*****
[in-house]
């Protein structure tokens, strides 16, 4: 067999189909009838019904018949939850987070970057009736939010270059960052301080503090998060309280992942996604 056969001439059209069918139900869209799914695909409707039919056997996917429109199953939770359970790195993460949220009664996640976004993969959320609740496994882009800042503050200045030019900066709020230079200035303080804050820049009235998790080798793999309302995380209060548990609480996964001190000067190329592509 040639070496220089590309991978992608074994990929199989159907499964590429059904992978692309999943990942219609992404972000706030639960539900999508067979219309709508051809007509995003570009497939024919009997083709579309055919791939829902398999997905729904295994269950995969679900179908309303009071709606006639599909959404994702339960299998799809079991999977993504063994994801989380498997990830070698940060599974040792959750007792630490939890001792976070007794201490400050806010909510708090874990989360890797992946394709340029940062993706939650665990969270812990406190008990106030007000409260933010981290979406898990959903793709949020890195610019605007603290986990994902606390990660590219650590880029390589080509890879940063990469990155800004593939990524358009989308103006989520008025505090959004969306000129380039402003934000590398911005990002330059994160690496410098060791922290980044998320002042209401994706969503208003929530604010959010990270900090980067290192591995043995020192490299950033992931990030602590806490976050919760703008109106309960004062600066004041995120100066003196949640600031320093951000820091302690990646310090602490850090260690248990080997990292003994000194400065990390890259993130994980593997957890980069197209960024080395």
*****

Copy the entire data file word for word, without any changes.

[in-house]
């Protein structure tokens, strides 16, 4: 067999189909009838019904018949939850987070970057009736939010270059960052301080503090998060309280992942996604 056969001439059209069918139900869209799914695909409707039919056997996917429109199953939770359970790195993460949220009664996640976004993969959320609740496994882009800042503050200045030019900066709020230079200035303080804050820049009235998790080798793999309302995380209060548990609480996964001190000067190329592509 040639070496220089590309991978992608074994990929199989159907499964590429059904992978692309999943990942219609992404972000706030639960539900999508067979219309709508051809007509995003570009497939024919009997083709579309055919791939829902398999997905729904295994269950995969679900179908309303009071709606006639599909959404994702339960299998799809079991999977993504063994994801989380498997990830070698940060599974040792959750007792630490939890001792976070007794201490400050806010909510708090874990989360890797992946394709340029940062993706939650665990969270812990406190008990106030007000409260933010981290979406898990959903793709949020890195610019605007603290986990994902606390990660590219650590880029390589080509890879940063990469990155800004593939990524358009989308103006989520008025505090959004969306000129380039402003934000590398911005990002330059994160690496410098060791922290980044998320002042209401994706969503208003929530604010959010990270900090980067290192591995043995020192490299950033992931990030602590806490976050919760703008109106309960004062600066004041995120100066003196949640600031320093951000820091302690990646310090602490850090260690248990080997990292003994000194400065990390890259993130994980593997957890980069197209960024080395």